The View
from Here:
    Ellen Lampert-Greaux lives in Petite Saline, and when she's not organizing the St. Barts film festival, or supervising the local volleyball league, or writing for various magazines, she turns her all-seeing eye upon local happenings.
    Anyone who wandered by the plaza in front of City Hall on December 13 might have thought they stepped back in time at least 100 years if they caught sight of some of the clothes people were wearing.
    The occasion was a day-long arts festival, Art en Fete. And as often happens, the day had a special accent on the traditional culture of the island. In spite of the heat at the peak of the afternoon, there were women and girls in beautiful, flowered cotton dresses, white aprons and pleated white bonnets (called “caleche” or “quichenotte”) or straw hats decorated with flowers and ribbons. One of the most interesting was a dress worn with long cotton arm and leg wrappings as protection when working on the salt flats, as men and women both did in days of yore. The men and boys wore everything from shirts made of flour sacks to pants held up with rope, or their best Sunday shirts and dapper straw hats. Young girls dressed in the same fashion danced on stage, first to a traditional song then to “Sexy Lady,” giving the grandma look a new meaning. The evening ended with three bands playing Caribbean music as hundreds of people partied the night away, after a few lucky ones had a light supper of traditional soup (chicken or pea) served with roasted or fried galettes (those tasty little island breads) or galettes with Christmas ham as sandwiches. And those who were lucky enough to get there before the lunch menu ran out were served curried goat, blood sausage, and black-eyed peas, all local treats as well.
    The week before hundreds of people were also dancing out in front of City Hall, but for a different reason. On December 7, the islanders voted yes in a historic vote that separates the island legally from Guadeloupe, creating an Overseas Community that reports directly to France (see the News and Comment section and its archive for details). Once again the music and champagne were flowing freely.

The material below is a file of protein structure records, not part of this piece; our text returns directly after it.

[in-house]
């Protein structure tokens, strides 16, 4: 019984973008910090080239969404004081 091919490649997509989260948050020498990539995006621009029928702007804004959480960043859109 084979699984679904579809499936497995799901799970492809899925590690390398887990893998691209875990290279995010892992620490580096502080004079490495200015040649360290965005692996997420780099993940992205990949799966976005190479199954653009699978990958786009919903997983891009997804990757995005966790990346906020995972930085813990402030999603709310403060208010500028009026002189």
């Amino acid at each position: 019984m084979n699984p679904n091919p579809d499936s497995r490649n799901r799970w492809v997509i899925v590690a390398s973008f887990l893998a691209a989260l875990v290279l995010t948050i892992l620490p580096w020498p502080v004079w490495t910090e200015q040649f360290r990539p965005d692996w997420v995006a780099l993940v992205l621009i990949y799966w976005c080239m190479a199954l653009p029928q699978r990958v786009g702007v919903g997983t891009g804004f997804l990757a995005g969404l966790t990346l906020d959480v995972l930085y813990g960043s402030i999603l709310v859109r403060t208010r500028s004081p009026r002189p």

Another great party was held this week at Nikki Beach in celebration of the Rubson Raid Turquoise, a week-long nautical adventure aboard small semi-rigid Sillinger speedboats, whose finish line was in Saint-Barth this year. Of the fifteen teams of four that competed, four were from Saint-Barth, including the winning AGF team, and many of their friends and family turned out for the closing night party, complete with a short film of the trials and tribulations the teams had been through in the past week. Seas with waves up to 16 feet. Crossing a river on a wire. Lobster fishing with their bare hands. Motorcycle rallies. I was out of breath just watching the film. A physical demanding adventure, to be sure.
    But as we sat out on the beach, enjoying the fresh sea breezes on a beautiful moonlit night, I couldn’t help but thinking that this island certainly knows how to throw a party. And with the holidays upon us, there are certainly many more to come.
    More to come,
    Ellen Lampert-Greaux
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